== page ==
Saturday, July 19, 2008

"New Generation"

Take It From the Experts: Nice Guys and Gals Will Rule the World!

I'm a regular commuter and I've seen a lot of people get nasty while in transit. There are those who shove like mad at rush hour and those who "steal" the cabs you hail.

But before you despair entirely, be assured there are still some kind souls out there.

The other day for example, I saw a young woman give her cab to an old man. As the cab sped off with the grateful gentleman, the young woman's friend, who was standing on the sidewalk with her, said irritably, "You can't be too kind all the time!"

Was the young woman's friend right?, I wondered. Is being kind all the time really a bad thing?

In the past, I myself have been guilty of chiding some of my friends for being "too nice." After all, in this highly competitive world we live in, we're taught to believe that nice guys and gals always finish last.

So, I decided to do a little research into the concept and it turns out several experts have undertaken studies that prove nice guys and gals may very well rule the world. Here's why:

1. They take control. In Kindness: Changing People's Lives for the Better, Zelig Pliskin, an Orthodox rabbi, says that being kind "helps you feel in control." By doing a good deed, you're saying, "Here's something I can do to make the world better."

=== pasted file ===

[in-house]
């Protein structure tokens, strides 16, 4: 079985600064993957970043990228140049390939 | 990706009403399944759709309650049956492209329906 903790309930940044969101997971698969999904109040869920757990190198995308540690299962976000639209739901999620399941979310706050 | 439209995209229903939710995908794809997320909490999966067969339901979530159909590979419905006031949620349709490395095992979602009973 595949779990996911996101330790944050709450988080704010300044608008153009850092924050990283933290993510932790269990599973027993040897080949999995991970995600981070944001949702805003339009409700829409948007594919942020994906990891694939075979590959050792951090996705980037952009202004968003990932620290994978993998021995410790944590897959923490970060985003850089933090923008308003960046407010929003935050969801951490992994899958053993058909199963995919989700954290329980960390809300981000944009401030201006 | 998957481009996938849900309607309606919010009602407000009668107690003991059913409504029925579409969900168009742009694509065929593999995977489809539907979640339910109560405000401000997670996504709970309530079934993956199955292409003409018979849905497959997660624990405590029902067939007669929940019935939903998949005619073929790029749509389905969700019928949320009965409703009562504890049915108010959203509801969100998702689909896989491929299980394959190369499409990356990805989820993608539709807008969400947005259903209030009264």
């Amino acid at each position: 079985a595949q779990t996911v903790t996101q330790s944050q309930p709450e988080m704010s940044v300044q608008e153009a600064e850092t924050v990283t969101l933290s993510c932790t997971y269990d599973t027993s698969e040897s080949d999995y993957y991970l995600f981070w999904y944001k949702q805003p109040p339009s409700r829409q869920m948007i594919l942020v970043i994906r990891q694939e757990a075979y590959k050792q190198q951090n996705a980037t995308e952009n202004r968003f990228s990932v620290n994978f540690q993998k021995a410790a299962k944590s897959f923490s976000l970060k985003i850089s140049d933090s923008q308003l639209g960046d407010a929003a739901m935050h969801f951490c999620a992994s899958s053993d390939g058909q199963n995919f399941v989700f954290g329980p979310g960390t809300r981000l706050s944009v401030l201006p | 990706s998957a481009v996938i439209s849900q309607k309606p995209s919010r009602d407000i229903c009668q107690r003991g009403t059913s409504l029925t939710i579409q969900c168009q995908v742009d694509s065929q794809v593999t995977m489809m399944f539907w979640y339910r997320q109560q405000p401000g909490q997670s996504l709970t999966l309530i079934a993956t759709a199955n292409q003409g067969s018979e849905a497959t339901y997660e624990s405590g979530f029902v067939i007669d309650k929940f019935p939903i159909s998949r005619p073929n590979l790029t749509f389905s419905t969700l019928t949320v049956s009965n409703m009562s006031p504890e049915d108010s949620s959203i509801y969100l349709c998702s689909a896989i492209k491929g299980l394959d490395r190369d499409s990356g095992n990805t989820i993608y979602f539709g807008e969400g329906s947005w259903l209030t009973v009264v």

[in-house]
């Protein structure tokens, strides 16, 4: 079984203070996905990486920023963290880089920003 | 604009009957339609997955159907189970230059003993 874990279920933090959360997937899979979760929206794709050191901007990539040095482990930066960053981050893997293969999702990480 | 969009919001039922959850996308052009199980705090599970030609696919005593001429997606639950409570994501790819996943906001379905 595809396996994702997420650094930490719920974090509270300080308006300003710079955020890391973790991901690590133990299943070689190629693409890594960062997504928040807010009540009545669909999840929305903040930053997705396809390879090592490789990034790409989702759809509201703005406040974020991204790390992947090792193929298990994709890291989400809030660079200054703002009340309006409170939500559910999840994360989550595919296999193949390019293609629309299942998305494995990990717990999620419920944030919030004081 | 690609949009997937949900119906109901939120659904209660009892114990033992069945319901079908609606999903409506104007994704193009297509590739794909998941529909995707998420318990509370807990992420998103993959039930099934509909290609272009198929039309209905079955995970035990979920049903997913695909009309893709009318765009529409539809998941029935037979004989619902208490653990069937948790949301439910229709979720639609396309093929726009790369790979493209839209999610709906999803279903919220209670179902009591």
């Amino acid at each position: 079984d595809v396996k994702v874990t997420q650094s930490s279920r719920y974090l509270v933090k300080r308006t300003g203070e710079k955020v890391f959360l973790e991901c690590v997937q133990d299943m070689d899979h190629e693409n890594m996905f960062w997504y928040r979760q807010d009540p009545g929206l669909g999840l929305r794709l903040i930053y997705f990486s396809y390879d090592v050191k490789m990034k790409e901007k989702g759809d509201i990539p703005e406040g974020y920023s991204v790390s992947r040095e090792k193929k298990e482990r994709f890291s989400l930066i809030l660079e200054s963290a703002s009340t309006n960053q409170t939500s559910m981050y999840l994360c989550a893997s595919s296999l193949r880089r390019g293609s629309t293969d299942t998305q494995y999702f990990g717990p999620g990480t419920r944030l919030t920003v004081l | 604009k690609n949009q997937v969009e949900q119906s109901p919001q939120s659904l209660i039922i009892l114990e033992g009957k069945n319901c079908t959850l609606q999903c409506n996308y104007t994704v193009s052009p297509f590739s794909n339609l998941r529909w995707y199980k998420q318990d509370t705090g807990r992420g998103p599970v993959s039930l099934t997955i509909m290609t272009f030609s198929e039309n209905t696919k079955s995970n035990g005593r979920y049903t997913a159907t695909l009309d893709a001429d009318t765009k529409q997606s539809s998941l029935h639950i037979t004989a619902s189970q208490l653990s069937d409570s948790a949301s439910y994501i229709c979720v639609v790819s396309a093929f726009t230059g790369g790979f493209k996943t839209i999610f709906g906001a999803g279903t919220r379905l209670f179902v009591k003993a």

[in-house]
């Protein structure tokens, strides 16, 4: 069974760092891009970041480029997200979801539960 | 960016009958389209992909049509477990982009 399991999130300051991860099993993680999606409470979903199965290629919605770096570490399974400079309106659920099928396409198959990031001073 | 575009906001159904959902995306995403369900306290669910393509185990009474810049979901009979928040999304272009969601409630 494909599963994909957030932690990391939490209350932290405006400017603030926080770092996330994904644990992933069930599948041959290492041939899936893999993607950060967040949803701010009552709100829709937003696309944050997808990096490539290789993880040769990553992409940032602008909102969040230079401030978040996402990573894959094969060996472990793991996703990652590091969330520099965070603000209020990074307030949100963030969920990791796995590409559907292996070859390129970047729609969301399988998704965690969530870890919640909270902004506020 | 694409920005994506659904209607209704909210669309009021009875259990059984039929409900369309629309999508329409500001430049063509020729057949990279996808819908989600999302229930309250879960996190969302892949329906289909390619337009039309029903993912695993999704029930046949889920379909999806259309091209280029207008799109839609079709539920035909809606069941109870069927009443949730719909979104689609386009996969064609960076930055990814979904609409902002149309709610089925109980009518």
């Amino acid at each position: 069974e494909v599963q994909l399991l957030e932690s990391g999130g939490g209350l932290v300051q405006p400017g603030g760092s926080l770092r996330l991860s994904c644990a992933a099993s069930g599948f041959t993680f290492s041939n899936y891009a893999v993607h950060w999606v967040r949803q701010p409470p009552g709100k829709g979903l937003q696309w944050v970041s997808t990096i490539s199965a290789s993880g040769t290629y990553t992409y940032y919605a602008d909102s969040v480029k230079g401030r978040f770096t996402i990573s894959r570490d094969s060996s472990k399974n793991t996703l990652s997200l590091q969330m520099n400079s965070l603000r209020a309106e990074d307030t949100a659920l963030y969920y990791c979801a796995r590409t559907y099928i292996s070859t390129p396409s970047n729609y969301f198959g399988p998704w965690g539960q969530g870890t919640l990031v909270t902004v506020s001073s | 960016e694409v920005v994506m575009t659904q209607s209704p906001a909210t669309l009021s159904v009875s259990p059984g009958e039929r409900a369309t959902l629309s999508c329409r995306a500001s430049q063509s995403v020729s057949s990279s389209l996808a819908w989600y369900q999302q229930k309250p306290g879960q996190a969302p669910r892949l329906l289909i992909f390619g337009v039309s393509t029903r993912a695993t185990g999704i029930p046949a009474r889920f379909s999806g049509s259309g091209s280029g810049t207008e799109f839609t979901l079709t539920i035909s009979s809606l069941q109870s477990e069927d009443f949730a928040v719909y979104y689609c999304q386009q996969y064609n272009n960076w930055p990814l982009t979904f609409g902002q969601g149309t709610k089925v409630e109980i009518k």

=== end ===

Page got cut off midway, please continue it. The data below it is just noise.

2. They're on a high. Each time you do a kind deed, you get "a rush of endorphins that lasts for hours," says trainer Kimberly Kingsley, author of The Energy Cure: How to Recharge Your Life 30 Seconds at a Time. (By the way, this endorphin surge is aptly named "helper's high.")

3. They're the fittest. Allan Luks, the former executive director of the Institute for the Advancement of Health, undertook a kindness study for his book,

The Healing Power of Doing Good:

The Health and Spiritual Benefits of Helping Others. His survey of 3,000 volunteer workers revealed that these kindhearted people were able to overcome health problems--like ulcers, respiratory ailments, and stress--right after they played Good Samaritan.

Still, you must keep in mind that the acts of kindness that you do should really matter. "Passing out smiley-face stickers or leaving lucky pennies on the sidewalk may not yield fulfillment," says University of Virginia psychologist Jonathan Haidt, author of The

Happiness Hypothesis. Thus, he recommends choosing deeds that strengthen social ties. After all, as he put it, "it's really all about building relationships."

So, the next time I hear someone getting flak for being "too kind," I'll step in and set the record straight. The world needs all the nice people it can get.

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